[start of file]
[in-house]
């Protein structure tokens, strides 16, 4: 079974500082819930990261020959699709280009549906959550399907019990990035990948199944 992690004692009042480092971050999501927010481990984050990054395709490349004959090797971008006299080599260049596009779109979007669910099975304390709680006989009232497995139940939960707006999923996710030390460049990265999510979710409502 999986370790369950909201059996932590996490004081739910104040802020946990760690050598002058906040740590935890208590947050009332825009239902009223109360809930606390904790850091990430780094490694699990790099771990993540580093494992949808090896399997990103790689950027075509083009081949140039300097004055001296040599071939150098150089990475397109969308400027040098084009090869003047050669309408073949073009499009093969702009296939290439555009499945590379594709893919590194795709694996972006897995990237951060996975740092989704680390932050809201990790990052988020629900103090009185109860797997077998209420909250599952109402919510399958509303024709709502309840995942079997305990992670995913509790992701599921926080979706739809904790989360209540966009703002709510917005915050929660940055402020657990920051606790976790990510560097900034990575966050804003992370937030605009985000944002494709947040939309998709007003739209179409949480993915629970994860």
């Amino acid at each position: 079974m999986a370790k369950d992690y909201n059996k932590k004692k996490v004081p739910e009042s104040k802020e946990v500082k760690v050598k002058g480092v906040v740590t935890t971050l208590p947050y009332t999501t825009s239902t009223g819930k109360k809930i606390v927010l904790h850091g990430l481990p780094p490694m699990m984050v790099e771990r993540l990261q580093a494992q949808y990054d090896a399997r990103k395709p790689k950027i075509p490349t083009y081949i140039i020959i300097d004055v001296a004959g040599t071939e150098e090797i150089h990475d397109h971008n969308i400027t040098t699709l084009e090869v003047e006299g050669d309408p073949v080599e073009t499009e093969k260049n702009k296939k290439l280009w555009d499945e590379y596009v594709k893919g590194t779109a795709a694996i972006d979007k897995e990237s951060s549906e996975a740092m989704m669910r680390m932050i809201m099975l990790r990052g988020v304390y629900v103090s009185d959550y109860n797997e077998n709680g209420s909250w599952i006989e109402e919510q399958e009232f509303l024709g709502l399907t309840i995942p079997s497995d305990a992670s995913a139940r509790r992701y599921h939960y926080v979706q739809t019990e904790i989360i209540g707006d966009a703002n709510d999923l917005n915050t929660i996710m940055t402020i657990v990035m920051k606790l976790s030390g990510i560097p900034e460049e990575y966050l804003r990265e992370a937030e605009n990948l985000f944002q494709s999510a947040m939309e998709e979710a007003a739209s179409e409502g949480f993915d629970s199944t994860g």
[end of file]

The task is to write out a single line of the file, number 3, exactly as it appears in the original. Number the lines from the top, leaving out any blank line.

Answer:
């Amino acid at each position: 079974m999986a370790k369950d992690y909201n059996k932590k004692k996490v004081p739910e009042s104040k802020e946990v500082k760690v050598k002058g480092v906040v740590t935890t971050l208590p947050y009332t999501t825009s239902t009223g819930k109360k809930i606390v927010l904790h850091g990430l481990p780094p490694m699990m984050v790099e771990r993540l990261q580093a494992q949808y990054d090896a399997r990103k395709p790689k950027i075509p490349t083009y081949i140039i020959i300097d004055v001296a004959g040599t071939e150098e090797i150089h990475d397109h971008n969308i400027t040098t699709l084009e090869v003047e006299g050669d309408p073949v080599e073009t499009e093969k260049n702009k296939k290439l280009w555009d499945e590379y596009v594709k893919g590194t779109a795709a694996i972006d979007k897995e990237s951060s549906e996975a740092m989704m669910r680390m932050i809201m099975l990790r990052g988020v304390y629900v103090s009185d959550y109860n797997e077998n709680g209420s909250w599952i006989e109402e919510q399958e009232f509303l024709g709502l399907t309840i995942p079997s497995d305990a992670s995913a139940r509790r992701y599921h939960y926080v979706q739809t019990e904790i989360i209540g707006d966009a703002n709510d999923l917005n915050t929660i996710m940055t402020i657990v990035m920051k606790l976790s030390g990510i560097p900034e460049e990575y966050l804003r990265e992370a937030e605009n990948l985000f944002q494709s999510a947040m939309e998709e979710a007003a739209s179409e409502g949480f993915d629970s199944t994860g």